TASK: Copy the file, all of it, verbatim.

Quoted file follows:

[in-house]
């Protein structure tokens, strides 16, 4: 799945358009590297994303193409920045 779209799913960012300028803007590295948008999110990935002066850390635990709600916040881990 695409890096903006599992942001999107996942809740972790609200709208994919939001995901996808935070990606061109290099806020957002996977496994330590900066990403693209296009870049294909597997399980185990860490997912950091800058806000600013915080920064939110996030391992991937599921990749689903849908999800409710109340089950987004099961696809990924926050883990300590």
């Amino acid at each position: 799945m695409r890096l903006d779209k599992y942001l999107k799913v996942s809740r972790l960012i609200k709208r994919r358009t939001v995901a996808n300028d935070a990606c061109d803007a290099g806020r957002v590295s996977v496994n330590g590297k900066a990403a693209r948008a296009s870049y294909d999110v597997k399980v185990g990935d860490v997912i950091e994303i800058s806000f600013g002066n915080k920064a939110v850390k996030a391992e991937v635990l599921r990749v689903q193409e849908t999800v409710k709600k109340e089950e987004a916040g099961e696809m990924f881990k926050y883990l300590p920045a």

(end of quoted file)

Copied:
[in-house]
């Protein structure tokens, strides 16, 4: 799945358009590297994303193409920045 779209799913960012300028803007590295948008999110990935002066850390635990709600916040881990 695409890096903006599992942001999107996942809740972790609200709208994919939001995901996808935070990606061109290099806020957002996977496994330590900066990403693209296009870049294909597997399980185990860490997912950091800058806000600013915080920064939110996030391992991937599921990749689903849908999800409710109340089950987004099961696809990924926050883990300590």
């Amino acid at each position: 799945m695409r890096l903006d779209k599992y942001l999107k799913v996942s809740r972790l960012i609200k709208r994919r358009t939001v995901a996808n300028d935070a990606c061109d803007a290099g806020r957002v590295s996977v496994n330590g590297k900066a990403a693209r948008a296009s870049y294909d999110v597997k399980v185990g990935d860490v997912i950091e994303i800058s806000f600013g002066n915080k920064a939110v850390k996030a391992e991937v635990l599921r990749v689903q193409e849908t999800v409710k709600k109340e089950e987004a916040g099961e696809m990924f881990k926050y883990l300590p920045a």